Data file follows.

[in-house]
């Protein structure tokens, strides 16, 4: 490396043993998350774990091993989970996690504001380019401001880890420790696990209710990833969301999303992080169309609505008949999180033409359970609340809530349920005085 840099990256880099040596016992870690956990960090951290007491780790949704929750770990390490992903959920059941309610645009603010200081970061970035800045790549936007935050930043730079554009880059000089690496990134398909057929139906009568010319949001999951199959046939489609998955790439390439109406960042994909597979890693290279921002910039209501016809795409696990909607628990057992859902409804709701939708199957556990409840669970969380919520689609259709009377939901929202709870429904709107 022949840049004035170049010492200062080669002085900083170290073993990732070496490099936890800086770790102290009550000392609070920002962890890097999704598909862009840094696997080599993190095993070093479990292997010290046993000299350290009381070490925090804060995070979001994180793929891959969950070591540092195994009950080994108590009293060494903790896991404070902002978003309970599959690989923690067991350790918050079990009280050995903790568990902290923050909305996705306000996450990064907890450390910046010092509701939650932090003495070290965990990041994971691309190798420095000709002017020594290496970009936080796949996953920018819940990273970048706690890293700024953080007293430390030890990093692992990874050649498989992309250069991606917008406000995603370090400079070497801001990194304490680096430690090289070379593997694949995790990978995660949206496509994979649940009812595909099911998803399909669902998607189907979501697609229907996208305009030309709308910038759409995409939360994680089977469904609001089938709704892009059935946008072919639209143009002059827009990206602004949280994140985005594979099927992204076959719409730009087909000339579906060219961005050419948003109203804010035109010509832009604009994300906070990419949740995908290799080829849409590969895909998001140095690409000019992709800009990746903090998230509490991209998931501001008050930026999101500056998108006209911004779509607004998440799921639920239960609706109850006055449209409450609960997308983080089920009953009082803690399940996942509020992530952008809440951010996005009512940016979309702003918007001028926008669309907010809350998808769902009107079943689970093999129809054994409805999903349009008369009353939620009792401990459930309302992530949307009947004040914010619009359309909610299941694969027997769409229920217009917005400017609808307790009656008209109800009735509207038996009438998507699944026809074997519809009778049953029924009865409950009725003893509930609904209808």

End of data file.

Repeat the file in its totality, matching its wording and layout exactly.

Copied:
[in-house]
């Protein structure tokens, strides 16, 4: 490396043993998350774990091993989970996690504001380019401001880890420790696990209710990833969301999303992080169309609505008949999180033409359970609340809530349920005085 840099990256880099040596016992870690956990960090951290007491780790949704929750770990390490992903959920059941309610645009603010200081970061970035800045790549936007935050930043730079554009880059000089690496990134398909057929139906009568010319949001999951199959046939489609998955790439390439109406960042994909597979890693290279921002910039209501016809795409696990909607628990057992859902409804709701939708199957556990409840669970969380919520689609259709009377939901929202709870429904709107 022949840049004035170049010492200062080669002085900083170290073993990732070496490099936890800086770790102290009550000392609070920002962890890097999704598909862009840094696997080599993190095993070093479990292997010290046993000299350290009381070490925090804060995070979001994180793929891959969950070591540092195994009950080994108590009293060494903790896991404070902002978003309970599959690989923690067991350790918050079990009280050995903790568990902290923050909305996705306000996450990064907890450390910046010092509701939650932090003495070290965990990041994971691309190798420095000709002017020594290496970009936080796949996953920018819940990273970048706690890293700024953080007293430390030890990093692992990874050649498989992309250069991606917008406000995603370090400079070497801001990194304490680096430690090289070379593997694949995790990978995660949206496509994979649940009812595909099911998803399909669902998607189907979501697609229907996208305009030309709308910038759409995409939360994680089977469904609001089938709704892009059935946008072919639209143009002059827009990206602004949280994140985005594979099927992204076959719409730009087909000339579906060219961005050419948003109203804010035109010509832009604009994300906070990419949740995908290799080829849409590969895909998001140095690409000019992709800009990746903090998230509490991209998931501001008050930026999101500056998108006209911004779509607004998440799921639920239960609706109850006055449209409450609960997308983080089920009953009082803690399940996942509020992530952008809440951010996005009512940016979309702003918007001028926008669309907010809350998808769902009107079943689970093999129809054994409805999903349009008369009353939620009792401990459930309302992530949307009947004040914010619009359309909610299941694969027997769409229920217009917005400017609808307790009656008209109800009735509207038996009438998507699944026809074997519809009778049953029924009865409950009725003893509930609904209808």